John: Probably Massive Attack and Portishead, they’re like the obligatory influences for a trip hop artist. But then I really love Burial, and his sound has really influenced how I’ve produced our songs, with the vinyl crackle and tube saturation that makes everything feel ancient, like it’s some piece of machine you found while excavating, whirring to life under dust and cobwebs. Akira Yamaoka too, who wrote the Silent Hill soundtracks, and how his songs are simple but can be so dark and melancholy.

"As a performer and composer I feel that nearly all music is a reaction to everyday life in some form. It could be escapism from the hardships of life, or it could be the aspiration of something better..."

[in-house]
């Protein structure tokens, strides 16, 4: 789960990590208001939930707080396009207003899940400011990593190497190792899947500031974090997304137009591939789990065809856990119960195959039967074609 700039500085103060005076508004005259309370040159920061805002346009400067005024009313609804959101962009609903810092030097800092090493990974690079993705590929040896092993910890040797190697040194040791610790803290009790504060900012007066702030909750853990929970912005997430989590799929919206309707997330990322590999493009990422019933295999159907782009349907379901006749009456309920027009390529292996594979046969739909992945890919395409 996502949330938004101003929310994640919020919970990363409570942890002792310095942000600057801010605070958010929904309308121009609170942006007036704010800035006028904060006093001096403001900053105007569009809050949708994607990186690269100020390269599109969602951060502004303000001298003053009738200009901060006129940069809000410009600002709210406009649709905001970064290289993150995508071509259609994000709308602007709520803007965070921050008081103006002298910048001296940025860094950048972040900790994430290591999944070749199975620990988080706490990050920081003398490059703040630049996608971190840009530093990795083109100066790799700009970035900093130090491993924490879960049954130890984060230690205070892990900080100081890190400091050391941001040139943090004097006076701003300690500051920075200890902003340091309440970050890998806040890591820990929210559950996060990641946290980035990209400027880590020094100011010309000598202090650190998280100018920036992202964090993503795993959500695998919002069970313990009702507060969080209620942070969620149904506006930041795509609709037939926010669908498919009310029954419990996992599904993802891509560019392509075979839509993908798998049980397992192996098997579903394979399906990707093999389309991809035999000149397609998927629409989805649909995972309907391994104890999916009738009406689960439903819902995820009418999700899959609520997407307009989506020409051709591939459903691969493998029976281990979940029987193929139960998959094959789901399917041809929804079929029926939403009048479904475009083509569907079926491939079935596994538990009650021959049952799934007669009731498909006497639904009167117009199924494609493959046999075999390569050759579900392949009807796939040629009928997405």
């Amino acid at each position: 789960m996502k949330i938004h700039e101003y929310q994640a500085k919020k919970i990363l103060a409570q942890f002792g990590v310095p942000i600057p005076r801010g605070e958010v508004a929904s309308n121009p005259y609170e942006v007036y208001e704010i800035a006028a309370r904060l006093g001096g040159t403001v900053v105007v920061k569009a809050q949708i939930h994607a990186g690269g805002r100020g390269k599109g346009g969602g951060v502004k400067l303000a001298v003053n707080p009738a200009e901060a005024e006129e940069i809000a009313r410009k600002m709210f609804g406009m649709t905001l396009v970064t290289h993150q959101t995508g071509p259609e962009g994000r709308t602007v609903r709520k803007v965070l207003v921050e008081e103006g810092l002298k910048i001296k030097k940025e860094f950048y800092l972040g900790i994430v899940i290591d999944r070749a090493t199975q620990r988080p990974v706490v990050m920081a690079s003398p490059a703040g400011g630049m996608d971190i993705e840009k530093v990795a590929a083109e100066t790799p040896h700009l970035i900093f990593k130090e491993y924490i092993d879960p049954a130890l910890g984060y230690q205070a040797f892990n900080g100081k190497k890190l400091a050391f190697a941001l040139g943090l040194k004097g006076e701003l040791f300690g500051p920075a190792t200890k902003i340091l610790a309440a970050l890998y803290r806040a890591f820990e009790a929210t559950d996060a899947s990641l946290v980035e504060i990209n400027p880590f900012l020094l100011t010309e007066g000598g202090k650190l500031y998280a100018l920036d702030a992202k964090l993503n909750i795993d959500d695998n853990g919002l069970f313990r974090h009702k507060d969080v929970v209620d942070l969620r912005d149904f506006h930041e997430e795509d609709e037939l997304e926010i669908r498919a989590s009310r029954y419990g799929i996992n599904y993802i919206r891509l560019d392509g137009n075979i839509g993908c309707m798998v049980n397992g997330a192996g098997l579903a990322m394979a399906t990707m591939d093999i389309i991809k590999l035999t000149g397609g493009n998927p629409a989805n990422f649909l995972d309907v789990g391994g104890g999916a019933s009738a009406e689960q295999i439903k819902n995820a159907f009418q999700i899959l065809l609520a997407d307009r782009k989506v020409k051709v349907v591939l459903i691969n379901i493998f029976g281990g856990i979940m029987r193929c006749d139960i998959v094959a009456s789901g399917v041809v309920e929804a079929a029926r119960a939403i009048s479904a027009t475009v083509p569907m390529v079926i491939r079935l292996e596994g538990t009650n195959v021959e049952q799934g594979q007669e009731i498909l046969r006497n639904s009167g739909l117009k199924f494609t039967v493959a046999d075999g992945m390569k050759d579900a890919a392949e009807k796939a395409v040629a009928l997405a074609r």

Do you feel a responsibility to respond to current affairs or contemporary situations through your music?
Yash: At the beginning, our idea was Venusian being from Venus looking in on the earth and the universe around and expressing it through their music, which evolved into us being aliens of/in society, as a metaphor, using this to see the environment around us and express it in our music, whether it’s war, agriculture, we’re taking ideas that span from fashion to war to animals to capitalism, borders, immigration, tradition, nature and elements.

John: I think we respond indirectly. Like definitely there is dystopia in the music, and we’re influenced by dismay with our surroundings and by conflict and oppression. It makes the sound darker, and I know it’s there in Yash’s lyrics. But we don’t explicitly address anything, I think it’s pretentious, and you can begin to look like you are riding peoples’ struggle to get somewhere with your music. I’m into radical leftist politics, I think it really influences a lot of what we do, including who we work with, venues we play at, how we DIY produce our recordings and CDs, and also in where we are aiming and who we want to hear and be inspired by what we are doing.